-While I’m gone, Mithrawnudo is back to fill in for me. Thank you very much, good sir.
-Hello everyone. I’ve once again hijacked Hellfire’s baby. Though this is probably going to be relatively short, and it’s mostly his fault I’m posting this anyways. You see, he and I were talking about old work stories and he apparently thought my observations worth sharing, so here I am. Oh, I suppose I should give a bit of a trigger warning. There will be “foul language” for those who care about such things.
First the background. Much like what he’s doing now, I worked seasonally as a landscaper to help pay for university, and it was the first job I ever had. Most of the other employees were Blacks or rednecks, with a handful of Latinos. So as a white, middle class kid who never had to work through high school I stuck out. However I found that all these classifications and barriers we’re all told exist and pit us against each other don’t really seem to exist (but that’s not really the topic I wish to touch on today). I became good friends with pretty much everyone I worked with, and received the nickname “Professor” from my coworkers (they had fun names like “June Bug,” “Old Skool,” “Snakebite,” and “Rico”) and particularly liked listening to and discussing things with my Black coworkers.
Now to my observations. While I had a great time, there was one thing which made me very sad. Simply put, every exchange seemed to be economic in nature. What I mean by that is that it seemed to me that nearly nothing was done on goodwill or charity or friendship, but rather seemed to be about what someone could get out of another, or receiving payment in one form or another. For example, one woman in the community came up to the group of men I was sitting and conversing with asking a seemingly minor request (specifically what, I have forgotten, since it was the response which caught my attention). The man responded with something to the effect of, “You gonna fuck me?” to which she replied with an emphatic no. This he responded to with, “Then go ask the guy you’re fucking.” There is then a short conversation where she’s still trying to find someone to do whatever minor task she needs assistance with, the entire time the man is asking for sex as a prerequisite or some other ridiculous compensation. When she finally left, everyone seemed to be in agreement that she was out of line to ask for something (anything, it seemed) without putting out or paying up.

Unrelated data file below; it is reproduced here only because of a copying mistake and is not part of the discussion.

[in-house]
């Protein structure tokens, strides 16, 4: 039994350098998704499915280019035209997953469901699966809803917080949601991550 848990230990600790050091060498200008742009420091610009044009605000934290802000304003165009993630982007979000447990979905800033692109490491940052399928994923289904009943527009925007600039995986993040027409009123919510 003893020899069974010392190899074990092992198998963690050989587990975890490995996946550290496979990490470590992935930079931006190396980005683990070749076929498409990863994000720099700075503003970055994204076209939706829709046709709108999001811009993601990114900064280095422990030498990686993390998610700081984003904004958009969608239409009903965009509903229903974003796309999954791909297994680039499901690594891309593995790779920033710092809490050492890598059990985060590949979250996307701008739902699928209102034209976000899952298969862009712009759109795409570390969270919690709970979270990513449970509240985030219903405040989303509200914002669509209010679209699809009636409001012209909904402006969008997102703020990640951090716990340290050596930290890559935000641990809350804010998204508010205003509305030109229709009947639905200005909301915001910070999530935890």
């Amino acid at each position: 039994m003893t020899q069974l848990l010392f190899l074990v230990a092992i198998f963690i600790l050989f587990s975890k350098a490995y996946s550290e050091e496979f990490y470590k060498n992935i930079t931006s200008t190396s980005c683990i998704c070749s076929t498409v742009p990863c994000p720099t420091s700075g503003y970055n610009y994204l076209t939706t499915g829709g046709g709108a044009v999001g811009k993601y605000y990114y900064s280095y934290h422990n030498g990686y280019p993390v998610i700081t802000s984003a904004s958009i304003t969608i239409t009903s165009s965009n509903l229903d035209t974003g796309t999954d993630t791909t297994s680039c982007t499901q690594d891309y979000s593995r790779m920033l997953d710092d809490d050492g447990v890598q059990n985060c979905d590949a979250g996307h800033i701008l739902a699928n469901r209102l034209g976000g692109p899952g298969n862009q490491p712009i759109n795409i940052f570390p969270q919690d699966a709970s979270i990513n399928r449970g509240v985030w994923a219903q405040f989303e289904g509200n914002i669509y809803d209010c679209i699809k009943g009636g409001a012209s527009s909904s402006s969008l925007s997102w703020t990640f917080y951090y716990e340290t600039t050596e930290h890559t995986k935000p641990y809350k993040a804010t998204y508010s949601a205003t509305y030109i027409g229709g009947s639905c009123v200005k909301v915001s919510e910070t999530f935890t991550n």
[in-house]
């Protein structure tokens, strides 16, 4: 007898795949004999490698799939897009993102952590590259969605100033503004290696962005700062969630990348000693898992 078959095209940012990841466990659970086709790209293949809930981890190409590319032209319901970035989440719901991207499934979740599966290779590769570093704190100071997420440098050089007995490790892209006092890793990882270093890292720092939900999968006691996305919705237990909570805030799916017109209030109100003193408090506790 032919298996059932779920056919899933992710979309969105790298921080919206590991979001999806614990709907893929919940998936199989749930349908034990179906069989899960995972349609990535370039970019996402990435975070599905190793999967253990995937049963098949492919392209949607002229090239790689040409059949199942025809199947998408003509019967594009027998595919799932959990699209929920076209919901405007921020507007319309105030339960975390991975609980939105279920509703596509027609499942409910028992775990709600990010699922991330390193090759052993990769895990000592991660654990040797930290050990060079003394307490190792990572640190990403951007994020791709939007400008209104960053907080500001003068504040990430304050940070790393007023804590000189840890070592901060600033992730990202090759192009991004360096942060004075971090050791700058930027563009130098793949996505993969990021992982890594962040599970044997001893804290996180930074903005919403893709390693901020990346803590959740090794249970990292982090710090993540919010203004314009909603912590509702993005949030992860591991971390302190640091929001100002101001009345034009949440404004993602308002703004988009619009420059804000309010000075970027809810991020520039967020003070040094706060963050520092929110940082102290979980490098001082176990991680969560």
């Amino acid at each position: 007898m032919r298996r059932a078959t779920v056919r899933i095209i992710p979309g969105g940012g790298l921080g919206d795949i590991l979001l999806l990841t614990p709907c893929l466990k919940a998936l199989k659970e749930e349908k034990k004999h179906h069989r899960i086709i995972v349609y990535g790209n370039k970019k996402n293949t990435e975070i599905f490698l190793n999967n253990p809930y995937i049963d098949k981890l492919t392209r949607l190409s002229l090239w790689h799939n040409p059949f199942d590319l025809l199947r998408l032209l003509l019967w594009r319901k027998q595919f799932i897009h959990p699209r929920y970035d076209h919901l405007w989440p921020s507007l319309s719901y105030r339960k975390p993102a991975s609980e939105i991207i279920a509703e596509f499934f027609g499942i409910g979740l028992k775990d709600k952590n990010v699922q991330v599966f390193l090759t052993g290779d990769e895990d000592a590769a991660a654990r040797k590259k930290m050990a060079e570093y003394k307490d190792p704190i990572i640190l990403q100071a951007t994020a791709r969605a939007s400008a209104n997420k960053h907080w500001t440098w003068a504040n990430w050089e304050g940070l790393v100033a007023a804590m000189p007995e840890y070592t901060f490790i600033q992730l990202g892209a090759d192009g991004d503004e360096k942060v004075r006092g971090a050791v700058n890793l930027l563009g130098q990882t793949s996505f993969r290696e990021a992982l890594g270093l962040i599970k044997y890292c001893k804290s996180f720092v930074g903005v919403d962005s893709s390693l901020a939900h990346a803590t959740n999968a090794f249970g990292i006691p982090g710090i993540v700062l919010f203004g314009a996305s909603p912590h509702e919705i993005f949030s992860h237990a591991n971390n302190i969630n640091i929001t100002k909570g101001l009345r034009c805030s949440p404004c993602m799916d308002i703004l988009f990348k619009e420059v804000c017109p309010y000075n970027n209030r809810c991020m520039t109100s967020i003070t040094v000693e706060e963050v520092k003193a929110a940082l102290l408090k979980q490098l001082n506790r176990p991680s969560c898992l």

It wasn’t just a male/female dynamic either. There seemed to be little true friendship, no one stepping up to help each other, but rather a sort of opportunism that everyone knew every other person there was out to get as much from those around them as possible. It seemed to me that there was little to no “brotherhood” in the “hood”. No one was really looking out for his brother, but more like looking for an advantage over him.
So that was basically the extent of my conversation with Hellfire, but in the days since our conversation I’ve thought of a hypothesis of sorts. What happens to a person who grows up in such a community? If those who are sharing in his troubles and belong to the same “group” as him are constantly out to get him, if he never develops community with those who aren’t a part of his “group,” is it any wonder that such an individual perceives every action by every strange person from different circumstances as inherently hostile? How is such a person to believe that the “other” is not an enemy when those he has “fellowship” with are largely manipulative mercenaries?
Now, obviously a huge grain of salt must be taken with what I have just written. It’s merely anecdotal evidence from a single event. I could easily be misconceiving things, or wrongly emphasizing some things over others. As a counter example, there was one particular woman in the community which cooked up chicken neck (for those who don’t know, the literal neck of a chicken is fried, when things are tight you are very efficient with every bit of food you have) and served them to the entire group that had gathered, almost like hors d’oeuvres. My coworkers seemed to get a kick out of “Professah chowing down on some chicken neck!” (not a whole lot of meat on them, of course, but chicken is tasty regardless of how much there is). In any case, make of this what you will.
Well, turned out not to be quite as short as I expected. I hope this glimpse I have had has given you a new perspective, or at least something interesting to consider.